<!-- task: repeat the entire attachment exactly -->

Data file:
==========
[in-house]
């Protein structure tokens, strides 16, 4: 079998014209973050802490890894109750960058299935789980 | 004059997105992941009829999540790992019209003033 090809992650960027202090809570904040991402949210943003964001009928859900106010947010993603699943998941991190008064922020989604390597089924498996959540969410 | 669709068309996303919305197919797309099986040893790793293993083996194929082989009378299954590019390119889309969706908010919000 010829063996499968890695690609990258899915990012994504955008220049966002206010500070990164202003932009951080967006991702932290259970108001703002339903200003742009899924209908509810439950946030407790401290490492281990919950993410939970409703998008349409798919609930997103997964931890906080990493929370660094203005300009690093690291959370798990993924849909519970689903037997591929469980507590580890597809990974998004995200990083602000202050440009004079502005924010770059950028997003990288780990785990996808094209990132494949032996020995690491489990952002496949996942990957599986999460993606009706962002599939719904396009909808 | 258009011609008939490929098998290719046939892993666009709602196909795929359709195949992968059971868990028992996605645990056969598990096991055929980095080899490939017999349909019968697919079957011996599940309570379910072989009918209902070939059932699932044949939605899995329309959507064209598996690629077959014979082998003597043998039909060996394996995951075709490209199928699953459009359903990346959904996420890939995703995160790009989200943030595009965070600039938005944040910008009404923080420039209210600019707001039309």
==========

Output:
[in-house]
């Protein structure tokens, strides 16, 4: 079998014209973050802490890894109750960058299935789980 | 004059997105992941009829999540790992019209003033 090809992650960027202090809570904040991402949210943003964001009928859900106010947010993603699943998941991190008064922020989604390597089924498996959540969410 | 669709068309996303919305197919797309099986040893790793293993083996194929082989009378299954590019390119889309969706908010919000 010829063996499968890695690609990258899915990012994504955008220049966002206010500070990164202003932009951080967006991702932290259970108001703002339903200003742009899924209908509810439950946030407790401290490492281990919950993410939970409703998008349409798919609930997103997964931890906080990493929370660094203005300009690093690291959370798990993924849909519970689903037997591929469980507590580890597809990974998004995200990083602000202050440009004079502005924010770059950028997003990288780990785990996808094209990132494949032996020995690491489990952002496949996942990957599986999460993606009706962002599939719904396009909808 | 258009011609008939490929098998290719046939892993666009709602196909795929359709195949992968059971868990028992996605645990056969598990096991055929980095080899490939017999349909019968697919079957011996599940309570379910072989009918209902070939059932699932044949939605899995329309959507064209598996690629077959014979082998003597043998039909060996394996995951075709490209199928699953459009359903990346959904996420890939995703995160790009989200943030595009965070600039938005944040910008009404923080420039209210600019707001039309």